Madurai temple deities got names after 17 century25th September 2020
MADURAI: The Sri Meenakshi Sundareswarar temple structure, as it stands now, was constructed between 11th and 13th century AD and the deities were referred to as Meenakshi and Sundareswarar only after the 17th century AD, according to stone inscriptions in the temple which have been deciphered by archaeologists in detail.
A team led by retired assistant director of the state archaeology department, C Santhalingam, had been on this work commissioned by the temple administration since July 2019. In most of the stone inscriptions, the deity Lord Shiva is referred to as Thiruvalavudaiyar Nayanar and the goddess as Angayarkanni and Thirukammak Kottathu Aludaiya Nachiar, which literally means possessor of the temple. The goddess’s first reference to the name Meenakshi appears in a stone inscription pertaining to AD 1752. The name Sundareswarar for Lord Shiva appears in an inscription of 1898 AD.
Santhalingam told TOI that though the temple has been sung about in the Sangam era literature, there are no stone inscriptions available on its premises now pertaining to that period. Most of the 410 stone inscriptions they studied in the last one year pertained to the period between 12 and 13th century AD.
The team which included curator of Madurai Government Museum Dr M Marudhu Pandian and archaeological officer B Asaithambi has taken copies of 410 inscriptions within the temple and brought it out in the form of a book to be released shortly. The inscriptions were never completely read and there are only some references to them in the annual report on Indian epigraphy in Mysuru. They were partially read between 1935 and 1936 as well as between 1941 and 1942.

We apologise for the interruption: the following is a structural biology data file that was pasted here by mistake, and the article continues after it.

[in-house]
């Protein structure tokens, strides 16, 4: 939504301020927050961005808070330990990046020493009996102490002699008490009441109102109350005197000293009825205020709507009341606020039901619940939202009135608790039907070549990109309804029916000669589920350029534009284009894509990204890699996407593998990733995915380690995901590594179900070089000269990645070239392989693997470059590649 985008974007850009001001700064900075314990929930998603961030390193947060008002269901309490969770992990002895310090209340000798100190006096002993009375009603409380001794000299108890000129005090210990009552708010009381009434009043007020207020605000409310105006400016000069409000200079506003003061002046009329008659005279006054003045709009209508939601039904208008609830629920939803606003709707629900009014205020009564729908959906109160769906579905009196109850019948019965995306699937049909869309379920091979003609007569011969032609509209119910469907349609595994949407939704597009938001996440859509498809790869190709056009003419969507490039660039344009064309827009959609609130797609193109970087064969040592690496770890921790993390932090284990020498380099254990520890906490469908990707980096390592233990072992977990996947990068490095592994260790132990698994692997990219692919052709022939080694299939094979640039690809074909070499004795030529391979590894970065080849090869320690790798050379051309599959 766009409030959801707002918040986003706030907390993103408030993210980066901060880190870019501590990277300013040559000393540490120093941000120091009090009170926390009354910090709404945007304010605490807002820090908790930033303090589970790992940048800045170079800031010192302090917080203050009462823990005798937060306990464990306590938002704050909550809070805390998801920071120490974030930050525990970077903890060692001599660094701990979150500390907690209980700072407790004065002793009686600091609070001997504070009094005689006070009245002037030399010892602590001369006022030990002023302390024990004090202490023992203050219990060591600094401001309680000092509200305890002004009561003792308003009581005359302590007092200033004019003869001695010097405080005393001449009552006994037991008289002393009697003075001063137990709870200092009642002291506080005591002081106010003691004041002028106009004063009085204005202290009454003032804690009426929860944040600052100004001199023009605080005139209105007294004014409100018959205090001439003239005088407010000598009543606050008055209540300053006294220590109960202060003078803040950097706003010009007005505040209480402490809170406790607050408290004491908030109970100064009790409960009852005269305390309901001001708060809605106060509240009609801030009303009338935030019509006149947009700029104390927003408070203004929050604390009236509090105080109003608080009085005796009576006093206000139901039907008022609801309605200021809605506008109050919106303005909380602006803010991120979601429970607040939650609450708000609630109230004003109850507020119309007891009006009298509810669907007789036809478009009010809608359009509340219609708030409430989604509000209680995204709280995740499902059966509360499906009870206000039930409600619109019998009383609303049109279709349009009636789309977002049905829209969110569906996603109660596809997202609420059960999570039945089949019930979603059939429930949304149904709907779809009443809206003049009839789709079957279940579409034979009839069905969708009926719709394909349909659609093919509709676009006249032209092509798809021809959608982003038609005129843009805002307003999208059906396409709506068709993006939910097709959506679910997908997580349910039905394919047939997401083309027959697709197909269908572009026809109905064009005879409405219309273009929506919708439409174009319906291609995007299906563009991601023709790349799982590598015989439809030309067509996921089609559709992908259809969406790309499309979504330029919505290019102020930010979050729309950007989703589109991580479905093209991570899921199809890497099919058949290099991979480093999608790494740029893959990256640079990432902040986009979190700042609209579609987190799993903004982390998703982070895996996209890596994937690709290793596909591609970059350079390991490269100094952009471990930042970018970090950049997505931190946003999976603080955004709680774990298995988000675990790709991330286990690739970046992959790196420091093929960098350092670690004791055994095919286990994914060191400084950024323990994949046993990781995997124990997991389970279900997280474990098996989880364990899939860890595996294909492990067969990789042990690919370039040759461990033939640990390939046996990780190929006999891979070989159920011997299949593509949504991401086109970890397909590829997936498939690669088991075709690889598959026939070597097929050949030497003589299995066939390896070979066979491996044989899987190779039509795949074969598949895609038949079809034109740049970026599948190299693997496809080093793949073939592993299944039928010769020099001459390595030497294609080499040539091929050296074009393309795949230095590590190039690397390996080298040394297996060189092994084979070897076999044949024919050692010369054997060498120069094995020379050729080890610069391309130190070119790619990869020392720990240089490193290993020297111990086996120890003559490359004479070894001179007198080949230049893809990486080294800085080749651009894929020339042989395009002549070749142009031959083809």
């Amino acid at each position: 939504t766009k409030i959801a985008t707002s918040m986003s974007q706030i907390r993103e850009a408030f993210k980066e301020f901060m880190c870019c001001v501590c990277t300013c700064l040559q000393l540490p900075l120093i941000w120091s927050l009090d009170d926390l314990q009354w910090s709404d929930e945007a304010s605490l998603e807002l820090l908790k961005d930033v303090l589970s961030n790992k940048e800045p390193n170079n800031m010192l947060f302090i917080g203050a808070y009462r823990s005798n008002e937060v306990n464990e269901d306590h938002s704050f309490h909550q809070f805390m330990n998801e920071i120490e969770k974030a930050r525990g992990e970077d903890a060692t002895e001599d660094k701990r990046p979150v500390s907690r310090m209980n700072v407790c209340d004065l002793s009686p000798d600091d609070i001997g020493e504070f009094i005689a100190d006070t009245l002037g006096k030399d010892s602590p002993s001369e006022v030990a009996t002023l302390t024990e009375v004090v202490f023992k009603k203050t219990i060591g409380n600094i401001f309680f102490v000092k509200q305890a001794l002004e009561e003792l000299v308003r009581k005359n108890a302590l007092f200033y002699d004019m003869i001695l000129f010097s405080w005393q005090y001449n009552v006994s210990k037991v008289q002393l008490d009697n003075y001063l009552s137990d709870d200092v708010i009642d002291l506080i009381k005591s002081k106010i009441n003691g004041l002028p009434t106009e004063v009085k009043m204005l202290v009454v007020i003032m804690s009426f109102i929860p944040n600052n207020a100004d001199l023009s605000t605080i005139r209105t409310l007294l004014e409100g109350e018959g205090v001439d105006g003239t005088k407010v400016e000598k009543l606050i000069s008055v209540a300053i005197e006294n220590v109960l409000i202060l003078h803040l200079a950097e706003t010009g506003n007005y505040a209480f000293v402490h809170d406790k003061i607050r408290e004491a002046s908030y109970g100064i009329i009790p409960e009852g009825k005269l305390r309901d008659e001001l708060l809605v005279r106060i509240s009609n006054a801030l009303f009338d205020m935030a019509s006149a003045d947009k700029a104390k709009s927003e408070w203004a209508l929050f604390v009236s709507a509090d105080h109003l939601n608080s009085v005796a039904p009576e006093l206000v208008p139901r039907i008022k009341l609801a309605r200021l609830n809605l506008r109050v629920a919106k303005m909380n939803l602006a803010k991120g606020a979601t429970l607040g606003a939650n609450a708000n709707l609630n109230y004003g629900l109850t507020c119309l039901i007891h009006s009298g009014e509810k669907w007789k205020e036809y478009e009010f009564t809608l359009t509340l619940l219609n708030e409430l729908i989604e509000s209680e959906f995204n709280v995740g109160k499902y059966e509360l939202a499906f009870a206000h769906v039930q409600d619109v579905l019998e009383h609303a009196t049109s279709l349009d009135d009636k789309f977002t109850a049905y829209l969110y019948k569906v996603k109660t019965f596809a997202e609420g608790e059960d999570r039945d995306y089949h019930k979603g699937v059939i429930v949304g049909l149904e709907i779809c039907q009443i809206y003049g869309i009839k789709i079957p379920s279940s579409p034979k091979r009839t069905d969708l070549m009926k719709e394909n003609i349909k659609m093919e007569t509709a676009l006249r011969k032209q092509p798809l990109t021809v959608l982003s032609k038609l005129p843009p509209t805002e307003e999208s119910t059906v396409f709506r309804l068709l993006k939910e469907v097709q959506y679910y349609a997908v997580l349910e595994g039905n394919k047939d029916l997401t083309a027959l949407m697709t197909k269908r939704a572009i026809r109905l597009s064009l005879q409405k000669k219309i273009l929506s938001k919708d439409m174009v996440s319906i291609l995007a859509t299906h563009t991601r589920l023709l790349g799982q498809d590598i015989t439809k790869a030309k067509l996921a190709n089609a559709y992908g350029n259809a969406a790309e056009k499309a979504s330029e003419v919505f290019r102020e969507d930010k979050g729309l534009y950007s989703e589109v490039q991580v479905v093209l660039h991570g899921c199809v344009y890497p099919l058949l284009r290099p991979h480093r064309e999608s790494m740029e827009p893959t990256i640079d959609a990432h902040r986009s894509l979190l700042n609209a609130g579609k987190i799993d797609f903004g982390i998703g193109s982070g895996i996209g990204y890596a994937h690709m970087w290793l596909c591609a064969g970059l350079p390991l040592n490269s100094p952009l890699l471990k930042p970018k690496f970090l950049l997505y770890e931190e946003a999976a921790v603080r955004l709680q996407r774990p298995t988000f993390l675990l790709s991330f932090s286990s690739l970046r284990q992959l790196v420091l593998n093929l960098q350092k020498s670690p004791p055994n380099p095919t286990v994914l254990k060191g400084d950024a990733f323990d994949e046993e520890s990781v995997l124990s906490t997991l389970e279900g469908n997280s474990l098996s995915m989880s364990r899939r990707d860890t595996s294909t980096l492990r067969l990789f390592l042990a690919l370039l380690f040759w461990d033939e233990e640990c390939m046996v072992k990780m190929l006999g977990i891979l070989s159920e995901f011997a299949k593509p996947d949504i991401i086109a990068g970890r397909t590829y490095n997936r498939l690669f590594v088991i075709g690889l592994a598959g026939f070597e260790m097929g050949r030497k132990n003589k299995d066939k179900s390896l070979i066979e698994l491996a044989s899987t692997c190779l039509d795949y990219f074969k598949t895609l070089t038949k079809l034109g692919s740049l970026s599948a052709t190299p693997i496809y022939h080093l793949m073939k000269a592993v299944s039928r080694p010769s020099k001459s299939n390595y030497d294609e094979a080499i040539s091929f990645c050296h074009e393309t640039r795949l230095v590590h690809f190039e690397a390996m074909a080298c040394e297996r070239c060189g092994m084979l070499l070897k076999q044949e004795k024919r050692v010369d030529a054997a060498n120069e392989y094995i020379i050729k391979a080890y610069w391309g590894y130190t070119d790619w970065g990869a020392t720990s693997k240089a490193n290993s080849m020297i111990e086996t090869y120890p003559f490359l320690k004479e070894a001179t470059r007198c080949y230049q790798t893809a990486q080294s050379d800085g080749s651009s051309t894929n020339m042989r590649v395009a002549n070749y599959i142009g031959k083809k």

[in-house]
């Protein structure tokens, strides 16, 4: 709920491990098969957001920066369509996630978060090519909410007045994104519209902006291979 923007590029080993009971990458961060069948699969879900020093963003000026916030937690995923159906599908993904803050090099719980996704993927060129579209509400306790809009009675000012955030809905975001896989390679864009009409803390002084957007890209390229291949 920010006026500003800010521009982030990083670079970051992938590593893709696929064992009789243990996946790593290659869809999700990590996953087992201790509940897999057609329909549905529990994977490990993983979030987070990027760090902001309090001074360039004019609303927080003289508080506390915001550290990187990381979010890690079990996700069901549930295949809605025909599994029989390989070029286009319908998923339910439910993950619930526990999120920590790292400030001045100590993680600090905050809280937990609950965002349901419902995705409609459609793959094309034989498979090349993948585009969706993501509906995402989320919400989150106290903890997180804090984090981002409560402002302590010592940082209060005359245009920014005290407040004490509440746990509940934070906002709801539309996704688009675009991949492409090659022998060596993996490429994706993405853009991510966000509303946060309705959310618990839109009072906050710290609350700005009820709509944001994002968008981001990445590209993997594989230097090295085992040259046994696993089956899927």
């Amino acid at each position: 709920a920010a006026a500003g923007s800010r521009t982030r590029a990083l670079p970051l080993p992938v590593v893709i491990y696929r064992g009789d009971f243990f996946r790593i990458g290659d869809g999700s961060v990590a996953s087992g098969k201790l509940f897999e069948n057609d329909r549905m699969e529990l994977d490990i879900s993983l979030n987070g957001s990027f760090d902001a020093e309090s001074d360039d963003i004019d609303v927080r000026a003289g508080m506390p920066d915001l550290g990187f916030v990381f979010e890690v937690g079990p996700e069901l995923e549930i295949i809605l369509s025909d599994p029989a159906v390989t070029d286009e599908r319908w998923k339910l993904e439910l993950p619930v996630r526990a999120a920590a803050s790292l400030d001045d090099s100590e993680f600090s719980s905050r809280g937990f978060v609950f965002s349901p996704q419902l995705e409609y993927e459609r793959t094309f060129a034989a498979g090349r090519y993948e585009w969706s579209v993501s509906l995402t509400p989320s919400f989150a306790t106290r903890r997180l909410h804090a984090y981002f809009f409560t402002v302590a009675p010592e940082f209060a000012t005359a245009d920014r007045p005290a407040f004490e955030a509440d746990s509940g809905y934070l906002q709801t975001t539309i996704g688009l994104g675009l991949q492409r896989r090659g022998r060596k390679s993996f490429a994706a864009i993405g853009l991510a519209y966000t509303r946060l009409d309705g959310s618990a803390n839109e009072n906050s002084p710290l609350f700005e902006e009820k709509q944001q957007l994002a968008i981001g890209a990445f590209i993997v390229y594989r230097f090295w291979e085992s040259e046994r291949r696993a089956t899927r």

Among the 410 inscriptions, only 90 were available completely while 300 are fragmented and 23 are label inscriptions. A stone inscription that has no direct connection to the temple and pertaining to 700 AD is the first inscription in the book to be released. Popularly known as Vaigai bank inscription, it speaks about a check dam being constructed across the river. This is the oldest one found in the temple while all the others pertain to the later Pandiya period between AD 1190 and 1311.
He said the present structure was constructed in the 13th century AD and the shrines of the Goddess and God were built simultaneously. Many of the inscriptions talk about the land parcels donated for worship in the temple.
A stone inscription in the East tower of the temple speaks of a protest by 64 palanquin bearers.
The land given to them during the period of Vijayaranga Sokkanarthar was taken back, which they protested. When the administration refused to pay heed to their demands, one of the protesters had jumped off the tower and committed suicide, says the record.